Japanese Schools Introduce 3D Printing To School Children

Japan is the latest country to embrace the 3D printing technology at the school level. The Japanese have always been tech savvy but they were lagging behind a little in this regard. The Japanese government has been promoting educational 3D printing for some time and Microsoft Japan and Kabuku recently launched an educational Minecraft based coding and 3D printing program to get the kids of the sixth-year to embrace making in the new Qremo IT x Creative Classroom for a special 3D printing course.

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Japan is normally one of the leaders in tech and innovation but many Western countries had already embraced this concept in schools with about a 1,000 elementary schools across the US are already installing 3D printers in their science classes. Just last month, a British government asked for 3D printers to be installed at all schools across Britain. Japan has lagged behind in this regard due to lack of centralized educational programs and a shortage of relevant experts.

Established in 2005, social aid providers Litalico have been exploring 3D printing as well. Ready to take on Japan’s educational problems as well as unemployment and disability issues, the firm started the Qremo project in 2014 in the Tokyo area to promote “thinking, making, communicating” skills through digital educational platforms.

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The program aims at introducing the children to a wide range of technologies, courses and learning experiences from a young age. This enables the children to have hands on experience in programming, robotics, digital design and 3D printing. Over 1000 students are taking their course, with Suginami Elementary School the fifth and latest addition. Eventually, they hope to be integrated into the official Japanese educational curriculum. The Suginami Elementary School is a great addition to Qremo Digital Fabrication as their students are already using educational technology like digital blackboards and electronic text books.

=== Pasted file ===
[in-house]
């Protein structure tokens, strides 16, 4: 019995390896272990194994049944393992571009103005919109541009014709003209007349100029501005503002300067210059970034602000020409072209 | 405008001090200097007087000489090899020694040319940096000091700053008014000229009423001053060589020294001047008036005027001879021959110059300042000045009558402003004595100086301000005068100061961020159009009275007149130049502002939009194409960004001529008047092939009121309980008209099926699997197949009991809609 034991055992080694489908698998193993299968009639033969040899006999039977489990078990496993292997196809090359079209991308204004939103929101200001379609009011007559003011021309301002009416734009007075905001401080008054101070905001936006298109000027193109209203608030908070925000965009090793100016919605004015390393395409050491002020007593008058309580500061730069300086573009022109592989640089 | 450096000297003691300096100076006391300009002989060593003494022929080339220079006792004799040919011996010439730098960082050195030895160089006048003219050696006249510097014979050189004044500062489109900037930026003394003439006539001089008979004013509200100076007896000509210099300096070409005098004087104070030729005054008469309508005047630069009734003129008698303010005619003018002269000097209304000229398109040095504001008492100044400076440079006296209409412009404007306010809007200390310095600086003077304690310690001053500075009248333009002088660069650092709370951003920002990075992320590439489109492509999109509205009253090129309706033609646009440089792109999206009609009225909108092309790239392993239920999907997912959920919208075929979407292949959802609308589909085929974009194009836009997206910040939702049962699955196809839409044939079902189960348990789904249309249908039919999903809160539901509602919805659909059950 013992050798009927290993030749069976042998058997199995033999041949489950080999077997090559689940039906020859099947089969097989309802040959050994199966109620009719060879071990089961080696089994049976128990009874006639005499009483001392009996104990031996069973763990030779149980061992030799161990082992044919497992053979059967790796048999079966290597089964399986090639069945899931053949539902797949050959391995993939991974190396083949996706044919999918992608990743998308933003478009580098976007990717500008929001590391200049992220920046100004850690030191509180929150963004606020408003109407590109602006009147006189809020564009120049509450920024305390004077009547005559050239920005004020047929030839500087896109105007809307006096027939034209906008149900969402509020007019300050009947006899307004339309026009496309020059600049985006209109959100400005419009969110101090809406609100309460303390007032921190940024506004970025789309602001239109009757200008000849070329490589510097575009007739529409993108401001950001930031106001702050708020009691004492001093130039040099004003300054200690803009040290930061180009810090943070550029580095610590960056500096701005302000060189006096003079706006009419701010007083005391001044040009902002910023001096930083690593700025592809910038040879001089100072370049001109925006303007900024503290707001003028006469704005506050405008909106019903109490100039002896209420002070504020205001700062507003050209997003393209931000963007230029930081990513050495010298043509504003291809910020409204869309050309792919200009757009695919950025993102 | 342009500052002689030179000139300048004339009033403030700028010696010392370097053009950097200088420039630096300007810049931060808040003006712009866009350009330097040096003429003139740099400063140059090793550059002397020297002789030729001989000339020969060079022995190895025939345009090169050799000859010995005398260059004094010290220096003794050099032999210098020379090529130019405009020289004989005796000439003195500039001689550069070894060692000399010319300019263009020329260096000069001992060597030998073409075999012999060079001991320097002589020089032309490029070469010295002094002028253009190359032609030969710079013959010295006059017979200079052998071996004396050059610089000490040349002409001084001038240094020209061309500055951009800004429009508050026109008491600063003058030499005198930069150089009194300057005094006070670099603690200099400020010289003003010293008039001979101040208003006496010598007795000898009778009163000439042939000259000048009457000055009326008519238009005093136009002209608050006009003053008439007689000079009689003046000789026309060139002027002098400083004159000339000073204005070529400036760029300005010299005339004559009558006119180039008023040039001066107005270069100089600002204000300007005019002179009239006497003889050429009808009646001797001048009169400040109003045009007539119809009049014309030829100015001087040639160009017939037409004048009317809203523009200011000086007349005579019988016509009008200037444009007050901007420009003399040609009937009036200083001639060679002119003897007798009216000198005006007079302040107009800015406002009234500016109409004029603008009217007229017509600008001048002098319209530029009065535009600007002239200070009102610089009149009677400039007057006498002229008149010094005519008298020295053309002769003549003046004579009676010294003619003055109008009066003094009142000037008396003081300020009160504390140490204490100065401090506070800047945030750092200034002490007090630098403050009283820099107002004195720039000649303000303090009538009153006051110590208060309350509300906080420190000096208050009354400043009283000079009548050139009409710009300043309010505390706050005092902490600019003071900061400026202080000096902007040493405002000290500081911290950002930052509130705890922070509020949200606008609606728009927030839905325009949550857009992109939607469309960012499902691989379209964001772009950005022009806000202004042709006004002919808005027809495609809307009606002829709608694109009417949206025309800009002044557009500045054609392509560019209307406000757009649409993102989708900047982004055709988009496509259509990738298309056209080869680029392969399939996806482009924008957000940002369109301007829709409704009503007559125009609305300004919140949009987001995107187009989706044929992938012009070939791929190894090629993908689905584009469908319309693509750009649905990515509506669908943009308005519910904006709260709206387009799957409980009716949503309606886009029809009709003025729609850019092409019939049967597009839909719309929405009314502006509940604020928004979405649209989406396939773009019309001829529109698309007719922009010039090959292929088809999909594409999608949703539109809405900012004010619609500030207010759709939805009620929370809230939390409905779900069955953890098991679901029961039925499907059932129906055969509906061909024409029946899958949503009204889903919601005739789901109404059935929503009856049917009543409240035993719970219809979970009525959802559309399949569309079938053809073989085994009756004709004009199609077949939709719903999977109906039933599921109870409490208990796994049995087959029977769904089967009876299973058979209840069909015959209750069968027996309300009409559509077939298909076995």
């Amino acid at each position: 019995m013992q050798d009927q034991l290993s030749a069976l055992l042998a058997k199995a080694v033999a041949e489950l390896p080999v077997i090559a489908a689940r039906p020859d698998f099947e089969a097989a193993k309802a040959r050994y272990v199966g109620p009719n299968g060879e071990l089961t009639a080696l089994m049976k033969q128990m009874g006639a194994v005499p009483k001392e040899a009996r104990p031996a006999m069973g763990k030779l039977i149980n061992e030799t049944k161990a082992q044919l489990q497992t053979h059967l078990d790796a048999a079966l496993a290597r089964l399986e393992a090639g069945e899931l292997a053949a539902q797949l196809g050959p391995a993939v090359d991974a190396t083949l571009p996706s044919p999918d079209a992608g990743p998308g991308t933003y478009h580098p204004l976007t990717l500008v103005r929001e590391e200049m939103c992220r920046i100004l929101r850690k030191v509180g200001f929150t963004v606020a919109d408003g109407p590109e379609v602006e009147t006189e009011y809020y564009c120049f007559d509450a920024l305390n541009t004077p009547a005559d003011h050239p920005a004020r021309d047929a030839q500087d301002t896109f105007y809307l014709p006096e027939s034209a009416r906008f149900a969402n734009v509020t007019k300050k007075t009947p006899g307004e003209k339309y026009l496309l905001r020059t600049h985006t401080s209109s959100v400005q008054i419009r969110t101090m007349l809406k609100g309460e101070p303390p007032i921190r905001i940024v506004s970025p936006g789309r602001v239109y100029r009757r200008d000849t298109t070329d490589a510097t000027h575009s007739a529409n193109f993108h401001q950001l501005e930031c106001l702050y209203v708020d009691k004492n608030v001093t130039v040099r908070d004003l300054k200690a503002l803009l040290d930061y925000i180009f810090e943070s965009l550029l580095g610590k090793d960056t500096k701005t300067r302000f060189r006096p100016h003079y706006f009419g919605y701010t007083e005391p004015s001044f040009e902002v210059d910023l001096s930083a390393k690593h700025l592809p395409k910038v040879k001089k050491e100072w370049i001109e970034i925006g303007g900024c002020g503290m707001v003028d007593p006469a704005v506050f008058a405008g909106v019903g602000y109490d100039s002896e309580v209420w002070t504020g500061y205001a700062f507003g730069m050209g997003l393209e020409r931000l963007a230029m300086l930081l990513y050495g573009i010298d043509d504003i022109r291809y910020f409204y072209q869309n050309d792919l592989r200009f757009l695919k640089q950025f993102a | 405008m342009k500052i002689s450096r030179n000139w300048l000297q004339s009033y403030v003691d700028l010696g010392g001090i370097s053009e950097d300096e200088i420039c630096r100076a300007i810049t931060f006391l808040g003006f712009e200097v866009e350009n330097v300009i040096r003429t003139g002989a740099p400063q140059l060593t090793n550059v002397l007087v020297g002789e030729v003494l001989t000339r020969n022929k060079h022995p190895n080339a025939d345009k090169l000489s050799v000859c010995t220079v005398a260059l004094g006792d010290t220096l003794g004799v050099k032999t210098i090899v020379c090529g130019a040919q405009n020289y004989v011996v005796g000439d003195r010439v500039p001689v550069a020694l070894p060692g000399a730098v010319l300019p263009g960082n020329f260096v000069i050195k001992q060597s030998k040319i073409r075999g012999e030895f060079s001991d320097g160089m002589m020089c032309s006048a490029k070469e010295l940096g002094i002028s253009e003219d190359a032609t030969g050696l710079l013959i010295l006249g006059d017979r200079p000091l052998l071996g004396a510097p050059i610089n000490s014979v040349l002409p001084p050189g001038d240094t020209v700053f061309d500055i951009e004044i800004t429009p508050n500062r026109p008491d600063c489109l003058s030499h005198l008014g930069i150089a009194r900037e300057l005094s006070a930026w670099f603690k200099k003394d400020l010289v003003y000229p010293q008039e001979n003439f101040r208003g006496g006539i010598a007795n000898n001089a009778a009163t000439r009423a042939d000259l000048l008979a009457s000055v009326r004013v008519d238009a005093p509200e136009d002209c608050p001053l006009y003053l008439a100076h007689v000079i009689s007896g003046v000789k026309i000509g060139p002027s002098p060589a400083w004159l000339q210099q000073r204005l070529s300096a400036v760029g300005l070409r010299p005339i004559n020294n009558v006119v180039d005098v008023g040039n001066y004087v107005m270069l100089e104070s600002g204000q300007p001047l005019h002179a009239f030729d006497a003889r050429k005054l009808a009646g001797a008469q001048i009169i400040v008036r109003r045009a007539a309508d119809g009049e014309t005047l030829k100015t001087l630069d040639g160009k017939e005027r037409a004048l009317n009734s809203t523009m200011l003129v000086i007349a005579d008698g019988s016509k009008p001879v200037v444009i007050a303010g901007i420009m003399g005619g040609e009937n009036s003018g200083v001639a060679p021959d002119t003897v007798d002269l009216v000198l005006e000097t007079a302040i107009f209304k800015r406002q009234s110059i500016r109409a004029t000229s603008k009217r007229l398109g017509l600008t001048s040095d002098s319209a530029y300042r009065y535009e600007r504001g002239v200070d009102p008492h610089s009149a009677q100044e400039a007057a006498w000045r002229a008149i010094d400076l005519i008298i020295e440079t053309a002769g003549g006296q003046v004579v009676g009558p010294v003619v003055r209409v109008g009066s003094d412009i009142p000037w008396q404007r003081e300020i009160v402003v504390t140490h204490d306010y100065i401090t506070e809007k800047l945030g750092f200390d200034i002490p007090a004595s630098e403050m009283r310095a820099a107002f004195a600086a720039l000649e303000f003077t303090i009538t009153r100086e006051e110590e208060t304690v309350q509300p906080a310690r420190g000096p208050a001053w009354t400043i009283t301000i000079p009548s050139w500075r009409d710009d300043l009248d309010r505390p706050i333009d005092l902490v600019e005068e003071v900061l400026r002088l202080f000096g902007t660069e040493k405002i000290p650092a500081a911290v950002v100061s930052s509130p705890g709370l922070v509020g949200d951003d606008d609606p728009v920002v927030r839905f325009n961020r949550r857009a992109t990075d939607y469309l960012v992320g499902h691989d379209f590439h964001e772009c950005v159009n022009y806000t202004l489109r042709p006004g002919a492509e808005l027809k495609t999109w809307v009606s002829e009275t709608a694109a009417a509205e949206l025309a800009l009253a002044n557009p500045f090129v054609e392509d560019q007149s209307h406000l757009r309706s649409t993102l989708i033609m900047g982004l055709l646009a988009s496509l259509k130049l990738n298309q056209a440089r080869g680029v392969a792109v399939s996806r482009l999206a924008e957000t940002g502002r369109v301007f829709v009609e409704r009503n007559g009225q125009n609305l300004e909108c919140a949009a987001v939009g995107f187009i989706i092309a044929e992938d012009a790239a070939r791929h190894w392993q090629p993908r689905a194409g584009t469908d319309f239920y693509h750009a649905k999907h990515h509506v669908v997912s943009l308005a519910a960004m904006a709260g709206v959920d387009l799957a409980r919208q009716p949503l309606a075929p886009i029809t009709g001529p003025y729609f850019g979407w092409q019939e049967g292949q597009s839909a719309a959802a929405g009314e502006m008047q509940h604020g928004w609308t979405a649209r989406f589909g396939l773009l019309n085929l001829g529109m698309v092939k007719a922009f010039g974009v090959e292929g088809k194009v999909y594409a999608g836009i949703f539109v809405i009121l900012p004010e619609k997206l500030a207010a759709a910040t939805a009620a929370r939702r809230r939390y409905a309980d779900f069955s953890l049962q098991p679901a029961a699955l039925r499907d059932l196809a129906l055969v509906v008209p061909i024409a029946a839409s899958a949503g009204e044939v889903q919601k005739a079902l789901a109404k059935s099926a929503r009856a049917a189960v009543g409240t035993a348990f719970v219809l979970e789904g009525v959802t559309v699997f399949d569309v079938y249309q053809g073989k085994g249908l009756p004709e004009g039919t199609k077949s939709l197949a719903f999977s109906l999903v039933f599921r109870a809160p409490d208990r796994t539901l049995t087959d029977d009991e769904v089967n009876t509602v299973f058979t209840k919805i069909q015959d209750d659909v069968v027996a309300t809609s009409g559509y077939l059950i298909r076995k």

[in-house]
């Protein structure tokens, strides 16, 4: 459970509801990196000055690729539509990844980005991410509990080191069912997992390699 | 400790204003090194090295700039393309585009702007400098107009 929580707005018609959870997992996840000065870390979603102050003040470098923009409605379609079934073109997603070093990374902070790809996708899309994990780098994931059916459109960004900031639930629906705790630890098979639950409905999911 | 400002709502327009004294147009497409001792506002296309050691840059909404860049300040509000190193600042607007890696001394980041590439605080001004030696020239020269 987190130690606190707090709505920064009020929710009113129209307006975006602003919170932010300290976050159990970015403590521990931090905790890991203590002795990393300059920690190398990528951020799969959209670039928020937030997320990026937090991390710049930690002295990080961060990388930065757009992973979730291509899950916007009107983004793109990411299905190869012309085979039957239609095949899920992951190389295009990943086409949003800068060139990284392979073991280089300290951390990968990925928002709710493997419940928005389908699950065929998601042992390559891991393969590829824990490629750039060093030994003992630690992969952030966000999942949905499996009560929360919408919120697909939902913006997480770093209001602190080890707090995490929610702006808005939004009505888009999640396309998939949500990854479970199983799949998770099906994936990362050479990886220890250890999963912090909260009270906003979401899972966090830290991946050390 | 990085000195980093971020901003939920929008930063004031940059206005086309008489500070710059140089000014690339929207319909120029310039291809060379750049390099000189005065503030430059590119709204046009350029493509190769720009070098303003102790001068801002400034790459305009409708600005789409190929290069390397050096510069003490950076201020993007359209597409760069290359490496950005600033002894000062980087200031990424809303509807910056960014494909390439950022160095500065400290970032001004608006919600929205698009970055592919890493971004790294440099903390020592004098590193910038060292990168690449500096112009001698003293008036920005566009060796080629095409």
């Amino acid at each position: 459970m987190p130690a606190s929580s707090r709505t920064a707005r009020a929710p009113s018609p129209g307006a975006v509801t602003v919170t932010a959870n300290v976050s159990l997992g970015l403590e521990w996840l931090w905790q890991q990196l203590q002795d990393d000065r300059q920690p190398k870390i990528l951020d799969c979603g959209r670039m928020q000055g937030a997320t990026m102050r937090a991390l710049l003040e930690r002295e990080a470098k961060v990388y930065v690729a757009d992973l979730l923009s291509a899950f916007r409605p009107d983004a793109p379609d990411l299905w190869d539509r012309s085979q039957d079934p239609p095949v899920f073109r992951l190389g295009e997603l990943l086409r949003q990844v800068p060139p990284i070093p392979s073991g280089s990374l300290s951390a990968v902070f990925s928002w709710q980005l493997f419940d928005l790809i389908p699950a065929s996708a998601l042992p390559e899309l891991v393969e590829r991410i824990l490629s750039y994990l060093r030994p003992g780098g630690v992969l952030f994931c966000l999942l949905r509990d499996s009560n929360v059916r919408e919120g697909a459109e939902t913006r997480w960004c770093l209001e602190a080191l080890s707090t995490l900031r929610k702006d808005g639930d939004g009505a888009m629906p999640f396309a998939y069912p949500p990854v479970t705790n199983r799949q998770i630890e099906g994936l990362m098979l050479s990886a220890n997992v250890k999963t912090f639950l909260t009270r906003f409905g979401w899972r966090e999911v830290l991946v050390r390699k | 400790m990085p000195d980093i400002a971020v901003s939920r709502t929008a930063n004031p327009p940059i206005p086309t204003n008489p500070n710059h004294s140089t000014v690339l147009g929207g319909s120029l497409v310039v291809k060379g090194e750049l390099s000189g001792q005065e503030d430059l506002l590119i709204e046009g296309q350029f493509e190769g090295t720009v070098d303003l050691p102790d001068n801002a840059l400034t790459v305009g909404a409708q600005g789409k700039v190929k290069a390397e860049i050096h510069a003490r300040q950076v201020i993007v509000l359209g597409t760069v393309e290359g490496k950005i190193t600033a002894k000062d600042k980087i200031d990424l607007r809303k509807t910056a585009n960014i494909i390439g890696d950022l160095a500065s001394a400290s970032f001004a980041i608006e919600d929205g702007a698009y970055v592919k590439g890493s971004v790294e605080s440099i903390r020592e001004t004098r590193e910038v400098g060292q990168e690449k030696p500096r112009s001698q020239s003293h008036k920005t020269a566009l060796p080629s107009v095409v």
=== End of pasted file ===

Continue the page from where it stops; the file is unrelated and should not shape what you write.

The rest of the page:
The introduction to 3D printing for this particular school will be made on 10th June when sixth year students will be given a lesson titled “What would sea creatures look like if they evolved?” They will receive a demonstration and then be asked to design their own sea creatures. The lesson will last about 40 minutes and bring out the inner creativity of the participating students.

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A small but a sure step for Qremo 3D and a game changer in the Japanese educational scene. Legislators are already looking to make programming compulsory for school children starting school in 2020 and if the Qremo Project is a success, digital making could also set foot in Japanese schools.

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